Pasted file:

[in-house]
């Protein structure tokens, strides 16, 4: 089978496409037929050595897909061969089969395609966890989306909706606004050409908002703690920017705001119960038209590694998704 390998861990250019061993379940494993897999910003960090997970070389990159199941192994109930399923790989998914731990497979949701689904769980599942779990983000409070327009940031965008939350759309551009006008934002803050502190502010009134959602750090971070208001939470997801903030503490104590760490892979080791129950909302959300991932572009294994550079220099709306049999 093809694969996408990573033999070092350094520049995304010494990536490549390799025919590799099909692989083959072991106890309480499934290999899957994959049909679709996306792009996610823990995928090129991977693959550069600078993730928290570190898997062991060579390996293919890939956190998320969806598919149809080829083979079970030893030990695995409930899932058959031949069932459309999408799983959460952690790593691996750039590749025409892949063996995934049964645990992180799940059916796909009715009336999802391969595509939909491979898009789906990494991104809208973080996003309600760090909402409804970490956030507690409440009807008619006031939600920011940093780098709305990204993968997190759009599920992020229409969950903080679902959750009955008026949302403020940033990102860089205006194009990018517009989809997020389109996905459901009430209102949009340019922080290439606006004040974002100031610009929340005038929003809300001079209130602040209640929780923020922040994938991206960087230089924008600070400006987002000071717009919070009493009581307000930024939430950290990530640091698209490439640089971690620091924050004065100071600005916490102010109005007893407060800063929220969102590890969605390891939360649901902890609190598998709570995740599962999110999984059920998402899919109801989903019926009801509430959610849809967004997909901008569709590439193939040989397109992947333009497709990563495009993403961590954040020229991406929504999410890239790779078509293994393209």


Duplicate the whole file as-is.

[in-house]
């Protein structure tokens, strides 16, 4: 089978496409037929050595897909061969089969395609966890989306909706606004050409908002703690920017705001119960038209590694998704 390998861990250019061993379940494993897999910003960090997970070389990159199941192994109930399923790989998914731990497979949701689904769980599942779990983000409070327009940031965008939350759309551009006008934002803050502190502010009134959602750090971070208001939470997801903030503490104590760490892979080791129950909302959300991932572009294994550079220099709306049999 093809694969996408990573033999070092350094520049995304010494990536490549390799025919590799099909692989083959072991106890309480499934290999899957994959049909679709996306792009996610823990995928090129991977693959550069600078993730928290570190898997062991060579390996293919890939956190998320969806598919149809080829083979079970030893030990695995409930899932058959031949069932459309999408799983959460952690790593691996750039590749025409892949063996995934049964645990992180799940059916796909009715009336999802391969595509939909491979898009789906990494991104809208973080996003309600760090909402409804970490956030507690409440009807008619006031939600920011940093780098709305990204993968997190759009599920992020229409969950903080679902959750009955008026949302403020940033990102860089205006194009990018517009989809997020389109996905459901009430209102949009340019922080290439606006004040974002100031610009929340005038929003809300001079209130602040209640929780923020922040994938991206960087230089924008600070400006987002000071717009919070009493009581307000930024939430950290990530640091698209490439640089971690620091924050004065100071600005916490102010109005007893407060800063929220969102590890969605390891939360649901902890609190598998709570995740599962999110999984059920998402899919109801989903019926009801509430959610849809967004997909901008569709590439193939040989397109992947333009497709990563495009993403961590954040020229991406929504999410890239790779078509293994393209």